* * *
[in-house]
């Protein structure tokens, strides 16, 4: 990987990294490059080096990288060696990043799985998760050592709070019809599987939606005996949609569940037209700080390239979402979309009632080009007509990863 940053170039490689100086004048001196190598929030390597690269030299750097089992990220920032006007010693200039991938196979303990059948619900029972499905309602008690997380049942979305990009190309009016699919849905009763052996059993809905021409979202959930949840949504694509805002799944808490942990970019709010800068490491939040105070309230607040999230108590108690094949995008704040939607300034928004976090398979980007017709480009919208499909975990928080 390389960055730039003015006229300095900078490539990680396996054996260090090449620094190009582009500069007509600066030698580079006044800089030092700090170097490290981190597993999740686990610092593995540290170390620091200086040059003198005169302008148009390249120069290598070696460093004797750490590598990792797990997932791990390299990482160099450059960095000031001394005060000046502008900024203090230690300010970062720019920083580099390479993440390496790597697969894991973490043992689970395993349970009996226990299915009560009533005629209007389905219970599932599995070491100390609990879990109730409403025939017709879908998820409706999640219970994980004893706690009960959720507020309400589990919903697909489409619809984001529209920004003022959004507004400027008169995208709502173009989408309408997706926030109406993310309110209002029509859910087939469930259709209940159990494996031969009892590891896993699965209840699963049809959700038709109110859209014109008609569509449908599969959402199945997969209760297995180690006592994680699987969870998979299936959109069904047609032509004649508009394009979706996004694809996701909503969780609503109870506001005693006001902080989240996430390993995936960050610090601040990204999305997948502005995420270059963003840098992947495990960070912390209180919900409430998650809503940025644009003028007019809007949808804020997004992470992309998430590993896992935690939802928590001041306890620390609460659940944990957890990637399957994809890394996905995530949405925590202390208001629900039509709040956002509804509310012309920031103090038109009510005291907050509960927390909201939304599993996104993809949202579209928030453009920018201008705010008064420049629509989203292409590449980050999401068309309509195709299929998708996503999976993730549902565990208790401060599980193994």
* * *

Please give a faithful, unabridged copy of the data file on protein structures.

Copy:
[in-house]
């Protein structure tokens, strides 16, 4: 990987990294490059080096990288060696990043799985998760050592709070019809599987939606005996949609569940037209700080390239979402979309009632080009007509990863 940053170039490689100086004048001196190598929030390597690269030299750097089992990220920032006007010693200039991938196979303990059948619900029972499905309602008690997380049942979305990009190309009016699919849905009763052996059993809905021409979202959930949840949504694509805002799944808490942990970019709010800068490491939040105070309230607040999230108590108690094949995008704040939607300034928004976090398979980007017709480009919208499909975990928080 390389960055730039003015006229300095900078490539990680396996054996260090090449620094190009582009500069007509600066030698580079006044800089030092700090170097490290981190597993999740686990610092593995540290170390620091200086040059003198005169302008148009390249120069290598070696460093004797750490590598990792797990997932791990390299990482160099450059960095000031001394005060000046502008900024203090230690300010970062720019920083580099390479993440390496790597697969894991973490043992689970395993349970009996226990299915009560009533005629209007389905219970599932599995070491100390609990879990109730409403025939017709879908998820409706999640219970994980004893706690009960959720507020309400589990919903697909489409619809984001529209920004003022959004507004400027008169995208709502173009989408309408997706926030109406993310309110209002029509859910087939469930259709209940159990494996031969009892590891896993699965209840699963049809959700038709109110859209014109008609569509449908599969959402199945997969209760297995180690006592994680699987969870998979299936959109069904047609032509004649508009394009979706996004694809996701909503969780609503109870506001005693006001902080989240996430390993995936960050610090601040990204999305997948502005995420270059963003840098992947495990960070912390209180919900409430998650809503940025644009003028007019809007949808804020997004992470992309998430590993896992935690939802928590001041306890620390609460659940944990957890990637399957994809890394996905995530949405925590202390208001629900039509709040956002509804509310012309920031103090038109009510005291907050509960927390909201939304599993996104993809949202579209928030453009920018201008705010008064420049629509989203292409590449980050999401068309309509195709299929998708996503999976993730549902565990208790401060599980193994």